The Oxford Junior Dictionary is a 10,000 word book for kids. In each new addition the words change slightly. It makes sense. Space is limited. Languages change with time. In 2007, 50 nature words (e.g. acorn) were removed. In 2017, a petition was started to save the small but mighty acorn. In 2019, "The Lost Words" was published to highlight the left behind nature words.
Yesterday my family and I read through a list of abandoned words. We knew most of them. As my middle son put it, "I feel a lot smarter now than I did 10 minutes ago." Then my kids asked a question. Were these words left out of the dictionary because they were familiar? Were they removed to make way for more obscure words that children might indeed need to look up?" We went digging. We found our way to a Telegraph article from 2008. It explained the elimination of nature, religious and history words. The dictionary makers analyze popular children's literature and curriculum to find words most often used. Words like otter, blackberry, bluebell, disciple are no longer mainstream. As the head of the children's dictionary put it, "When you look back at older versions of dictionaries, there were lots of examples of flowers for instance. That was because many children lived in semi-rural environments and saw the seasons. Nowadays, the environment has changed. We are also much more multicultural. People don't go to Church as often as before." Excuse me while I pause for a moment of silence in memory of childhood.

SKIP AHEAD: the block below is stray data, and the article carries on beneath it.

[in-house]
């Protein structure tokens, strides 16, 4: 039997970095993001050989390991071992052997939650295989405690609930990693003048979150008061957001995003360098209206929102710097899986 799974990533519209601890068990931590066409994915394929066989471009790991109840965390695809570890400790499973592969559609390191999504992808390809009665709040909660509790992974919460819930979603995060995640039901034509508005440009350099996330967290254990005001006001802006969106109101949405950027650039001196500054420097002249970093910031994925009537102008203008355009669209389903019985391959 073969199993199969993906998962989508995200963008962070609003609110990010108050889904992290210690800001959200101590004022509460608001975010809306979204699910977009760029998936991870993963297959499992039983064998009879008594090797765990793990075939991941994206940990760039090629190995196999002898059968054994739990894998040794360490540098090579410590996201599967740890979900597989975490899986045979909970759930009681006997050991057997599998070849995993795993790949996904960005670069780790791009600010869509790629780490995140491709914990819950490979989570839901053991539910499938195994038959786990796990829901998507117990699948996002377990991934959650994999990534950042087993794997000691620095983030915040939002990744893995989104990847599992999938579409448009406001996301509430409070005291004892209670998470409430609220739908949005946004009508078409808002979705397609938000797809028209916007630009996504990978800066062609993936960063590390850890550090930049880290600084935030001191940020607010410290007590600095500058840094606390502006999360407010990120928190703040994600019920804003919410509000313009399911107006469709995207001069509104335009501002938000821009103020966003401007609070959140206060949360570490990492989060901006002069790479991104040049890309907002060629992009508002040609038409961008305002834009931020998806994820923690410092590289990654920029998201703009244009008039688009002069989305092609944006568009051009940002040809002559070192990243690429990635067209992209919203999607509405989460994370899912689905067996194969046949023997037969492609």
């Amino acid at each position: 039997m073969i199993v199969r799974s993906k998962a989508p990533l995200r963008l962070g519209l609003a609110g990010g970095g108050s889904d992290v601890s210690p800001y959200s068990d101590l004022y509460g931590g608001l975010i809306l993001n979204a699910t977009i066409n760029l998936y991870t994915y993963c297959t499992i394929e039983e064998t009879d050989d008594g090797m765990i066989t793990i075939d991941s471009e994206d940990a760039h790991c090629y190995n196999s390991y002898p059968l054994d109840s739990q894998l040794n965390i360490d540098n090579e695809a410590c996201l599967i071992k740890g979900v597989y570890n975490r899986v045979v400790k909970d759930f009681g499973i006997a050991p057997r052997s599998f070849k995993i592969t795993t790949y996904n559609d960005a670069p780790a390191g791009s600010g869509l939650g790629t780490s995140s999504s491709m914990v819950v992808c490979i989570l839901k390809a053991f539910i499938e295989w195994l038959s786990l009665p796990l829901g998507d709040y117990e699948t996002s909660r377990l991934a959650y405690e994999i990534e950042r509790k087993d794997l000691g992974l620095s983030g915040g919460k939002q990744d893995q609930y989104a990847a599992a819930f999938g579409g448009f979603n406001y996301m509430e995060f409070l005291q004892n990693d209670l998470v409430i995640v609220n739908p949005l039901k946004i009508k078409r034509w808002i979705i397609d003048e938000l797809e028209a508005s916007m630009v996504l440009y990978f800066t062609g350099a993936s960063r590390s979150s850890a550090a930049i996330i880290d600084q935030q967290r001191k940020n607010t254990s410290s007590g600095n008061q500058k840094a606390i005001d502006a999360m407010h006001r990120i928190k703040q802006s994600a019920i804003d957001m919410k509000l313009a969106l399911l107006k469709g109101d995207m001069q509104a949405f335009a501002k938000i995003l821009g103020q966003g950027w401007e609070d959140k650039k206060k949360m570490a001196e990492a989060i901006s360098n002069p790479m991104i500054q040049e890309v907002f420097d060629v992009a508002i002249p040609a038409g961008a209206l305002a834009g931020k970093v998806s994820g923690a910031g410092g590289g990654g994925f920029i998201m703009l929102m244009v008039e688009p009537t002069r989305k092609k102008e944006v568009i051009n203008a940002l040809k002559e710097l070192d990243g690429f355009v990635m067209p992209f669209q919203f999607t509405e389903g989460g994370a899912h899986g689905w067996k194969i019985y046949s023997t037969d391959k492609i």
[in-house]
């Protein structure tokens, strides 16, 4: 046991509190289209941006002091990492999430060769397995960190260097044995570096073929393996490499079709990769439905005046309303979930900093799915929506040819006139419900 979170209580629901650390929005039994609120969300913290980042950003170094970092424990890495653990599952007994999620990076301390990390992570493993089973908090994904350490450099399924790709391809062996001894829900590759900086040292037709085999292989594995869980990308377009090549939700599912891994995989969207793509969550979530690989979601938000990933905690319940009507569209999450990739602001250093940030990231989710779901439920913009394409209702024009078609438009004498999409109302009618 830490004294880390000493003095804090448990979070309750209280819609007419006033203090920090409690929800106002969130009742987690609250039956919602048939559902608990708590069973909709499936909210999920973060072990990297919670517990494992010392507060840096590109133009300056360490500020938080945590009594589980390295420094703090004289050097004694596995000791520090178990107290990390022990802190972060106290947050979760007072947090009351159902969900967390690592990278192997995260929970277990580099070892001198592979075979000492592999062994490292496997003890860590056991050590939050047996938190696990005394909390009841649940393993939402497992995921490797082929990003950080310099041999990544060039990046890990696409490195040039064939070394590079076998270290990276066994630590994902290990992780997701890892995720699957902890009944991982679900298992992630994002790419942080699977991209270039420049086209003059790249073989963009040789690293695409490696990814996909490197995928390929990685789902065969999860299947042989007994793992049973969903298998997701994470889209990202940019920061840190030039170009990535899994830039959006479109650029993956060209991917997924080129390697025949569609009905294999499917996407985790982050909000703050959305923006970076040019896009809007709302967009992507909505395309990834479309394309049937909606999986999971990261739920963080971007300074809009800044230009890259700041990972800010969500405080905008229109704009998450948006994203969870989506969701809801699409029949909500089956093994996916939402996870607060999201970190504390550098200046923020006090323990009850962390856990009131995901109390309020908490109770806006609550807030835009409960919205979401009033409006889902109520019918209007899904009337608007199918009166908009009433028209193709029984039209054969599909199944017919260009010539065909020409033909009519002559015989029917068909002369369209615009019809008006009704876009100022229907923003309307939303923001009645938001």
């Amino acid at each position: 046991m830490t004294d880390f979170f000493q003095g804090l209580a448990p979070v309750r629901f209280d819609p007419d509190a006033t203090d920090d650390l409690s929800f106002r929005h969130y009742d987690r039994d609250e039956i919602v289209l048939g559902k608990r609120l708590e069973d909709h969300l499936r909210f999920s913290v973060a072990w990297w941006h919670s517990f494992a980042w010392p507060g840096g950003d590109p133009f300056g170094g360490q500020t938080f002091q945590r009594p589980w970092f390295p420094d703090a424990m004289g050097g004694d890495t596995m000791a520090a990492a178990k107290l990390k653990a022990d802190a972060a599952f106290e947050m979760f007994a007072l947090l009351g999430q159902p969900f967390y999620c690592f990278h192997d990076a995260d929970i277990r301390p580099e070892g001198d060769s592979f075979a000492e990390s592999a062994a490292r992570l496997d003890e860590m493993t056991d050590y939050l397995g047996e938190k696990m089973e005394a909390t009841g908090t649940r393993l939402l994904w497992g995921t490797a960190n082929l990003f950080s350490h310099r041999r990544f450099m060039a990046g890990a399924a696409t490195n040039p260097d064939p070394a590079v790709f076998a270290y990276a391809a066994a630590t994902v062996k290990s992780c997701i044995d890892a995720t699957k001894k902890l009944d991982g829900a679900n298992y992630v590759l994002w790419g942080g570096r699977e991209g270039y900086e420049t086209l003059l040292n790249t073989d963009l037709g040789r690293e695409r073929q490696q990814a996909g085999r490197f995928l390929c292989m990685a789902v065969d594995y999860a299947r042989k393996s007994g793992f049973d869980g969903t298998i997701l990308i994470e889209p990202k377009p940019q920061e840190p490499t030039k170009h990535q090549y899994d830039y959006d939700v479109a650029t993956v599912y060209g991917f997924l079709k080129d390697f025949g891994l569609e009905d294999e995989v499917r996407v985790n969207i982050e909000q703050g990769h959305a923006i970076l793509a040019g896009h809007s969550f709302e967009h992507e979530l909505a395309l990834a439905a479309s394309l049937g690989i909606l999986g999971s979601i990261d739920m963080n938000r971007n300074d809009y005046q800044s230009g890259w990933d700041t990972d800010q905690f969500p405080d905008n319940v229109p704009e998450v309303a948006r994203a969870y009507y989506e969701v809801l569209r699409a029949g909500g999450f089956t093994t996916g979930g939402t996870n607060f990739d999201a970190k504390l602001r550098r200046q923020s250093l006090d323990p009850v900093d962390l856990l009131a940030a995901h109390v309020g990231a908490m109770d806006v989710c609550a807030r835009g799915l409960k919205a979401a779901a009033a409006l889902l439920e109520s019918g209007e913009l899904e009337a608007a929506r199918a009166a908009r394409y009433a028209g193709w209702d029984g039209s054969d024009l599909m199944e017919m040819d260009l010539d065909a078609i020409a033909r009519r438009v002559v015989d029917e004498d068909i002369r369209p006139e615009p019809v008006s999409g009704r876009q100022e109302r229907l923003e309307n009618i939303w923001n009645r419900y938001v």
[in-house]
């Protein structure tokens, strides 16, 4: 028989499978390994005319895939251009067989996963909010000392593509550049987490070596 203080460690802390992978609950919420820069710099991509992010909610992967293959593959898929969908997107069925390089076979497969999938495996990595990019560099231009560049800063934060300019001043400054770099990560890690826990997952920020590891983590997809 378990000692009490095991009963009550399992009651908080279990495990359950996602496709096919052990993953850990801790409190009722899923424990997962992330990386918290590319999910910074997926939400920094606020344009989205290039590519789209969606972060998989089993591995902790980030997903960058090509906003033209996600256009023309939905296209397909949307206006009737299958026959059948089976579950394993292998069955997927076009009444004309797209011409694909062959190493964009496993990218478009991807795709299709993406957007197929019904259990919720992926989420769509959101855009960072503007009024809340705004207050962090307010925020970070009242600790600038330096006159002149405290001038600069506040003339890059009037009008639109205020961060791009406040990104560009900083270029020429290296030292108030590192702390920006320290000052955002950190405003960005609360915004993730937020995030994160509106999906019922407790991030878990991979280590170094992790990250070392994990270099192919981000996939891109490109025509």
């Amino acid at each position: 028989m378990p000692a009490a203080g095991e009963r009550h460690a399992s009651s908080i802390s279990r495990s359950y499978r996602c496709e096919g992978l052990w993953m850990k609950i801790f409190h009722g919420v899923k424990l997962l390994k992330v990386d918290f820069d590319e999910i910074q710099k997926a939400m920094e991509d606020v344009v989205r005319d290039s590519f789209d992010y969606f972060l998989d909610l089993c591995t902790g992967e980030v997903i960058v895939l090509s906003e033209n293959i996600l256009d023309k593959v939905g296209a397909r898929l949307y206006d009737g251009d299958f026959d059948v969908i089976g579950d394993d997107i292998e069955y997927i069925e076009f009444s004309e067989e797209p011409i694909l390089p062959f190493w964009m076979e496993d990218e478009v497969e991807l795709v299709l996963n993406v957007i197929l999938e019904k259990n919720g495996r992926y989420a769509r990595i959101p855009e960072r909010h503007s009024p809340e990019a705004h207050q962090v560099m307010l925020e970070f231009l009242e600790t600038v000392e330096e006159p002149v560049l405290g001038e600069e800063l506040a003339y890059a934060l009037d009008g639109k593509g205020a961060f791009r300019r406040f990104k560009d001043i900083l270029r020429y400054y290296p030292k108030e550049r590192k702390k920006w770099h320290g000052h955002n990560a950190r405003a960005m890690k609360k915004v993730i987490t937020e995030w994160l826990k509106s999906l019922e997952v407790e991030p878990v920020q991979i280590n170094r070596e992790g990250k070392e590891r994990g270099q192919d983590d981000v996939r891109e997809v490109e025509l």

Children no longer go to church? Children no longer need to know about flowers? Children no longer "SEE" the seasons? Dandelion, acorn, carols, sin, ravens, newts and psalms are no longer relevant to childhood? We no longer write, talk and teach about these things to our kids? I’ll let you draw your own conclusions, dear friends.